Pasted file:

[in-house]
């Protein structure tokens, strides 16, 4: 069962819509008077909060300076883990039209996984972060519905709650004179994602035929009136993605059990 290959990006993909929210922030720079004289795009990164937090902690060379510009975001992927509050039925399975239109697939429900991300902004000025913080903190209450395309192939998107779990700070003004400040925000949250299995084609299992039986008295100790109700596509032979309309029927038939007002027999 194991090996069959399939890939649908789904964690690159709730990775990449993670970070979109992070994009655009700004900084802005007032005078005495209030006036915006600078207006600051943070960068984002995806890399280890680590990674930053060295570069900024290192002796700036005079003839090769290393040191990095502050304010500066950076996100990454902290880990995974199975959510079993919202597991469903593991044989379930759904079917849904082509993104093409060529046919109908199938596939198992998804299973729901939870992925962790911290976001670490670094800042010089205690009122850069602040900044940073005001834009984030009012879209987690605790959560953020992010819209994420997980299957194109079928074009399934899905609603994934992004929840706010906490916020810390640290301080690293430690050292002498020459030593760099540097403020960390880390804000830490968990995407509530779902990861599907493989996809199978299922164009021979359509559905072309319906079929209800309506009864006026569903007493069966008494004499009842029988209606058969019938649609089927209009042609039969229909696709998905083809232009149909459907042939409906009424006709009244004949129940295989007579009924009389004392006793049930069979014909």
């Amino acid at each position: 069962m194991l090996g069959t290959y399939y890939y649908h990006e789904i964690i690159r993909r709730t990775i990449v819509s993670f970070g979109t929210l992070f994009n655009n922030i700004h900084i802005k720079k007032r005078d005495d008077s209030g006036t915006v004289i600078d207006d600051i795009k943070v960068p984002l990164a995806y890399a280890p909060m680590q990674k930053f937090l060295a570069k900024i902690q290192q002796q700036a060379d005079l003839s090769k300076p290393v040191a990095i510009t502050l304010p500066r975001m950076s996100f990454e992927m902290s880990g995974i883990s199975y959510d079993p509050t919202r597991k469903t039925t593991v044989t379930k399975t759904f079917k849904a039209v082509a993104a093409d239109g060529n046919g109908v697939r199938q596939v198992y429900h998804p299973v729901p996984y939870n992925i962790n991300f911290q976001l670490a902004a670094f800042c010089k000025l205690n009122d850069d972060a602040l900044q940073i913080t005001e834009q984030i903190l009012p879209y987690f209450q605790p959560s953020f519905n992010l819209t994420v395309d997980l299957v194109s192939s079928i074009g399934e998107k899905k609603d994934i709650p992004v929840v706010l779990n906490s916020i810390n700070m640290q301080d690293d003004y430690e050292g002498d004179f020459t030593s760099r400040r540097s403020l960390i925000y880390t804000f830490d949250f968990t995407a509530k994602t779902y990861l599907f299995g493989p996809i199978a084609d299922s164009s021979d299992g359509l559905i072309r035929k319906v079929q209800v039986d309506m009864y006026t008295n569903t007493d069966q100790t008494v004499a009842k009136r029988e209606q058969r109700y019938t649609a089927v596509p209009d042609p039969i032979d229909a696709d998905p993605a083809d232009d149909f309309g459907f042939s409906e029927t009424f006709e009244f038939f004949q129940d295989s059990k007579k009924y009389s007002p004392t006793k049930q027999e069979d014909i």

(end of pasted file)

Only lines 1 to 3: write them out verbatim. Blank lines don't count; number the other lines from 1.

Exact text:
[in-house]
């Protein structure tokens, strides 16, 4: 069962819509008077909060300076883990039209996984972060519905709650004179994602035929009136993605059990 290959990006993909929210922030720079004289795009990164937090902690060379510009975001992927509050039925399975239109697939429900991300902004000025913080903190209450395309192939998107779990700070003004400040925000949250299995084609299992039986008295100790109700596509032979309309029927038939007002027999 194991090996069959399939890939649908789904964690690159709730990775990449993670970070979109992070994009655009700004900084802005007032005078005495209030006036915006600078207006600051943070960068984002995806890399280890680590990674930053060295570069900024290192002796700036005079003839090769290393040191990095502050304010500066950076996100990454902290880990995974199975959510079993919202597991469903593991044989379930759904079917849904082509993104093409060529046919109908199938596939198992998804299973729901939870992925962790911290976001670490670094800042010089205690009122850069602040900044940073005001834009984030009012879209987690605790959560953020992010819209994420997980299957194109079928074009399934899905609603994934992004929840706010906490916020810390640290301080690293430690050292002498020459030593760099540097403020960390880390804000830490968990995407509530779902990861599907493989996809199978299922164009021979359509559905072309319906079929209800309506009864006026569903007493069966008494004499009842029988209606058969019938649609089927209009042609039969229909696709998905083809232009149909459907042939409906009424006709009244004949129940295989007579009924009389004392006793049930069979014909």
């Amino acid at each position: 069962m194991l090996g069959t290959y399939y890939y649908h990006e789904i964690i690159r993909r709730t990775i990449v819509s993670f970070g979109t929210l992070f994009n655009n922030i700004h900084i802005k720079k007032r005078d005495d008077s209030g006036t915006v004289i600078d207006d600051i795009k943070v960068p984002l990164a995806y890399a280890p909060m680590q990674k930053f937090l060295a570069k900024i902690q290192q002796q700036a060379d005079l003839s090769k300076p290393v040191a990095i510009t502050l304010p500066r975001m950076s996100f990454e992927m902290s880990g995974i883990s199975y959510d079993p509050t919202r597991k469903t039925t593991v044989t379930k399975t759904f079917k849904a039209v082509a993104a093409d239109g060529n046919g109908v697939r199938q596939v198992y429900h998804p299973v729901p996984y939870n992925i962790n991300f911290q976001l670490a902004a670094f800042c010089k000025l205690n009122d850069d972060a602040l900044q940073i913080t005001e834009q984030i903190l009012p879209y987690f209450q605790p959560s953020f519905n992010l819209t994420v395309d997980l299957v194109s192939s079928i074009g399934e998107k899905k609603d994934i709650p992004v929840v706010l779990n906490s916020i810390n700070m640290q301080d690293d003004y430690e050292g002498d004179f020459t030593s760099r400040r540097s403020l960390i925000y880390t804000f830490d949250f968990t995407a509530k994602t779902y990861l599907f299995g493989p996809i199978a084609d299922s164009s021979d299992g359509l559905i072309r035929k319906v079929q209800v039986d309506m009864y006026t008295n569903t007493d069966q100790t008494v004499a009842k009136r029988e209606q058969r109700y019938t649609a089927v596509p209009d042609p039969i032979d229909a696709d998905p993605a083809d232009d149909f309309g459907f042939s409906e029927t009424f006709e009244f038939f004949q129940d295989s059990k007579k009924y009389s007002p004392t006793k049930q027999e069979d014909i």